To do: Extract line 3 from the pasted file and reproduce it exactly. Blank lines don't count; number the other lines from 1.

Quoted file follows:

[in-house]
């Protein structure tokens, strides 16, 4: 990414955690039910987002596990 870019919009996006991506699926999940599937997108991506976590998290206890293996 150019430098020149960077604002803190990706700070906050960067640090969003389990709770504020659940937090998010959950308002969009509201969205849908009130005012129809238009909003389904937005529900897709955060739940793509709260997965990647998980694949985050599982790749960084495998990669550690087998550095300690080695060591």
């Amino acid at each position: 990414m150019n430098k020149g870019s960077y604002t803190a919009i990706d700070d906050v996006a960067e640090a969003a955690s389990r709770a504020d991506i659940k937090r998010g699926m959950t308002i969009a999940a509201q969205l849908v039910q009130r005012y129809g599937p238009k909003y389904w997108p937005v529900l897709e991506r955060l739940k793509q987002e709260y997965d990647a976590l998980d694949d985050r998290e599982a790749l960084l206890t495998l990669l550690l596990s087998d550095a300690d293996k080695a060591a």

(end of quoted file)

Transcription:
């Amino acid at each position: 990414m150019n430098k020149g870019s960077y604002t803190a919009i990706d700070d906050v996006a960067e640090a969003a955690s389990r709770a504020d991506i659940k937090r998010g699926m959950t308002i969009a999940a509201q969205l849908v039910q009130r005012y129809g599937p238009k909003y389904w997108p937005v529900l897709e991506r955060l739940k793509q987002e709260y997965d990647a976590l998980d694949d985050r998290e599982a790749l960084l206890t495998l990669l550690l596990s087998d550095a300690d293996k080695a060591a």